Ahoy faithful readers!
It has been a while since my last update here, but let me assure you that while the blog appears silent, it masks a very productive and busy undercurrent that has produced a new hull design, a revamped electrical system, as well as plans for a new custom lower unit.
The hull group has seen a flourish of new activity this semester, including the training of several new members who were pivotal in the approval of the new hull design. Under the joint leadership of Mike Barako and Andrew Moore, the design effort continued on the development from last year, by modifying our previous Nessie model to improve our performance in the endurance event by a 70% reduction in drag force.
For information regarding the exact details of the hull redesign, there will be a special guest post to the blog by the hull group members over the next week or two, so be on the lookout for that.
For now, I'm just going to tease you with some of the pictures from our Design Review, but I assure you that a more in-depth analysis will follow:
Now that the new hull has been chosen, the group has been hard at work laying the ground for a new low-energy, low-waste, and low-cost manufacturing technique that will be a substantial improvement over our previous methods. This manufacturing technique involves using, essentially, a hollow wooden frame, coated with small amounts of foam, that can be fiberglassed to directly without the use of bondo. This new method has been tested by the hull group in the manufacture of a box/chair for the High Bay, and has promising results. Further testing remains to determine how well the new method will hold up to complex curves and scaling. If this new method.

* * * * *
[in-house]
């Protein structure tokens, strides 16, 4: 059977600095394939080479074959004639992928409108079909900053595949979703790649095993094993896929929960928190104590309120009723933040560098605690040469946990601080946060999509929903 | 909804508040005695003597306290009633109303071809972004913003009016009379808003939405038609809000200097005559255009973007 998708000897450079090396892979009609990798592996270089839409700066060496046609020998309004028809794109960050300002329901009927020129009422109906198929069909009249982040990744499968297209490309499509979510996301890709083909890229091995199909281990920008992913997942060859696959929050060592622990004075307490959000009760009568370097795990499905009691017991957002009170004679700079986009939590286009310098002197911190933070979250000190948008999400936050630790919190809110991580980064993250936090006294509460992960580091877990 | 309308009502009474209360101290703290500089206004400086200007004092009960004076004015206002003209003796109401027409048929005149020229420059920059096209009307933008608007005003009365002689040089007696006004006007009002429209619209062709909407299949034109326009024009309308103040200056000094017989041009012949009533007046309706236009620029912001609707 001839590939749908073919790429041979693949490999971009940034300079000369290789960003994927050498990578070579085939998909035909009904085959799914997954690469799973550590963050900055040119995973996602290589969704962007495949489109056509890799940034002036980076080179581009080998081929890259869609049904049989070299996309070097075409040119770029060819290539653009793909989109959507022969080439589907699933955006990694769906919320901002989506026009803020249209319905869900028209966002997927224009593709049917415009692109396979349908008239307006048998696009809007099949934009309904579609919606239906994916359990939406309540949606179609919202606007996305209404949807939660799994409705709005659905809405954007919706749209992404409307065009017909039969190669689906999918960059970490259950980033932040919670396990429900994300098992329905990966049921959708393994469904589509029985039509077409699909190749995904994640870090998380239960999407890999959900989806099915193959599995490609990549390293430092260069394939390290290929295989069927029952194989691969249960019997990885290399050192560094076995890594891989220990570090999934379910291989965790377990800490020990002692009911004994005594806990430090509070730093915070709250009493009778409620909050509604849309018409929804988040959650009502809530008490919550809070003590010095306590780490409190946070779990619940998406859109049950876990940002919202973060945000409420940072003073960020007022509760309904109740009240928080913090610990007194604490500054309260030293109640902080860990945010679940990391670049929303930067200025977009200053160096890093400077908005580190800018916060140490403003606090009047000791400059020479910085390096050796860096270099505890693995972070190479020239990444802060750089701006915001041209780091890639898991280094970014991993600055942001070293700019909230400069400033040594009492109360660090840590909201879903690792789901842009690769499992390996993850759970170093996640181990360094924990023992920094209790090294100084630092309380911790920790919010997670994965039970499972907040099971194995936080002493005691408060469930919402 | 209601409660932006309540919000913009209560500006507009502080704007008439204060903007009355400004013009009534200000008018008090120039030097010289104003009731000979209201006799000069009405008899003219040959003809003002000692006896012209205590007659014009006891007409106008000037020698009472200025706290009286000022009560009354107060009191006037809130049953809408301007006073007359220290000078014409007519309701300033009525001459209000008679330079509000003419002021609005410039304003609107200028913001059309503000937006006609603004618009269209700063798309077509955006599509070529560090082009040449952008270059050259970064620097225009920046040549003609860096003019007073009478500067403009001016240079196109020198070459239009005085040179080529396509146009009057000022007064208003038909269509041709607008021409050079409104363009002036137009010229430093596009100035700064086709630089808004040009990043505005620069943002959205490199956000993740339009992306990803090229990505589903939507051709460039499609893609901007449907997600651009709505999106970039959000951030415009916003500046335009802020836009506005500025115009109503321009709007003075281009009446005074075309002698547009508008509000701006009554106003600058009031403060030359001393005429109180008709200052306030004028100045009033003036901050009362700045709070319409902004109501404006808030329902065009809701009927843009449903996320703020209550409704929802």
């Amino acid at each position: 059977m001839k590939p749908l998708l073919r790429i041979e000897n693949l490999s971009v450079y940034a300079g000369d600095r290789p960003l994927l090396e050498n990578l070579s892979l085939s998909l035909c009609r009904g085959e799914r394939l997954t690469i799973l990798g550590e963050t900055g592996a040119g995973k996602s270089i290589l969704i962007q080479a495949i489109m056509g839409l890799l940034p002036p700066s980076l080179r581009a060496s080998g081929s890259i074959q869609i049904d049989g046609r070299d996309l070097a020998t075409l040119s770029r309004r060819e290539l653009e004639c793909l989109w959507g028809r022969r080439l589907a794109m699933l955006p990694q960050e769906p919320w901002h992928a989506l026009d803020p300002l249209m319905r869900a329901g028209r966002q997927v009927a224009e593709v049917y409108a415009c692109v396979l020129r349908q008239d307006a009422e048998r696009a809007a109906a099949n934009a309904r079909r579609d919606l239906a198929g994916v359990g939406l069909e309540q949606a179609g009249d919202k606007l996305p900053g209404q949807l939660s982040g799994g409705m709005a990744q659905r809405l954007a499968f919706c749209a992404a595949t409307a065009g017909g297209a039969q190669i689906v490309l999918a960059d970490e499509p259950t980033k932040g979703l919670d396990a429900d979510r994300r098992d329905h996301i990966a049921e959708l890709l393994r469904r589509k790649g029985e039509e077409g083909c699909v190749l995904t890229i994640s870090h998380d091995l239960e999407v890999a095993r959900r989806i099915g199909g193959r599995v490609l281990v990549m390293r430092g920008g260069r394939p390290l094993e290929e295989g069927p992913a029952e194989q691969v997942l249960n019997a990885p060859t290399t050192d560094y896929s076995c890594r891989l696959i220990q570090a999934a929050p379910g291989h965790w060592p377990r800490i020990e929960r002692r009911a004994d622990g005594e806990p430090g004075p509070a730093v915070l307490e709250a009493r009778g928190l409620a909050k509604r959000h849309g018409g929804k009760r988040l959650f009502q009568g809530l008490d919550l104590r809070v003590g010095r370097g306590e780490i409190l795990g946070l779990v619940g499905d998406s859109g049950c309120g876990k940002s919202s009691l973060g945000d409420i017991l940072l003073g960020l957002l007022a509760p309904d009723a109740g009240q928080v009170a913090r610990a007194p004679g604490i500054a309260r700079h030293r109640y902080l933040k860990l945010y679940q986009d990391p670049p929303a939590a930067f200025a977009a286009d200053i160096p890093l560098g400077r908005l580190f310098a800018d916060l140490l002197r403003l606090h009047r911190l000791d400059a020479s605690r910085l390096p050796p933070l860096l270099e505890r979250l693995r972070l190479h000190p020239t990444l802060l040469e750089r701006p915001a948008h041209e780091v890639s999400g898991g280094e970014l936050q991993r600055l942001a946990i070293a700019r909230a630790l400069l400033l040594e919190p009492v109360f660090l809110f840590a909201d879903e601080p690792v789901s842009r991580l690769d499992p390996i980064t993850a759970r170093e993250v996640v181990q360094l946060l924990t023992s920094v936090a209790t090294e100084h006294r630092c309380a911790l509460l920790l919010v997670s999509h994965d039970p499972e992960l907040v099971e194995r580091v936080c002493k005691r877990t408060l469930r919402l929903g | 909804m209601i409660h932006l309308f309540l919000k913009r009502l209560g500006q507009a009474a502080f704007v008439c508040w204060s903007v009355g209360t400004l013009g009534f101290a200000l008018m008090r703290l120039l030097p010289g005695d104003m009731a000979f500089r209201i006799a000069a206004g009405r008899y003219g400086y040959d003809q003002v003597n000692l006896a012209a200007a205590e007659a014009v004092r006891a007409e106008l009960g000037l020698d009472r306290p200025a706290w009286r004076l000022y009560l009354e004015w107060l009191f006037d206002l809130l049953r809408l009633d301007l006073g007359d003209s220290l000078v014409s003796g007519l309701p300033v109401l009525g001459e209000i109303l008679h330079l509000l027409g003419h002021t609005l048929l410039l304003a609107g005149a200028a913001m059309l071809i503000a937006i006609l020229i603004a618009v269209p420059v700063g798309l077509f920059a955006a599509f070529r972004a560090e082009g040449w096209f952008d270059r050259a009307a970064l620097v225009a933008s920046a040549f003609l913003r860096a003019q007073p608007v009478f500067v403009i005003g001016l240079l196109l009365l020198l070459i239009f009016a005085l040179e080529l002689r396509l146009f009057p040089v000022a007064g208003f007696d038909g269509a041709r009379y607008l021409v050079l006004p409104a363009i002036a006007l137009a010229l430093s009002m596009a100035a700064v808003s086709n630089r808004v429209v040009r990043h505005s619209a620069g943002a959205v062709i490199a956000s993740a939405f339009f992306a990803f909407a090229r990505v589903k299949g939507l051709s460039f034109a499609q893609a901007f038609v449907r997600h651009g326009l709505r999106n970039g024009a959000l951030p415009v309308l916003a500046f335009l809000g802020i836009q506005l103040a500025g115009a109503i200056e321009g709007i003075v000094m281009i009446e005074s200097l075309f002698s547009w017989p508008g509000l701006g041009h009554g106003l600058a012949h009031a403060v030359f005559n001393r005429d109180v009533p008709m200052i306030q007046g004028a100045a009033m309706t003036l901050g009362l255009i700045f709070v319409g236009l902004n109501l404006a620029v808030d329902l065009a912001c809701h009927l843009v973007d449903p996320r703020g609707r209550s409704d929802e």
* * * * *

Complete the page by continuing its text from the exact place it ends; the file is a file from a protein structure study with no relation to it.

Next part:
In addition to the Hull group, our Power Management group has also been hard at work developing a newly revamped electrical system, which features a custom motor controller, as well as improved telemetry and sensor development for monitoring our system. The new electrical system approved as part of our design review process is demonstrated in the graphic below (courtesy of power management member Austin Buchan):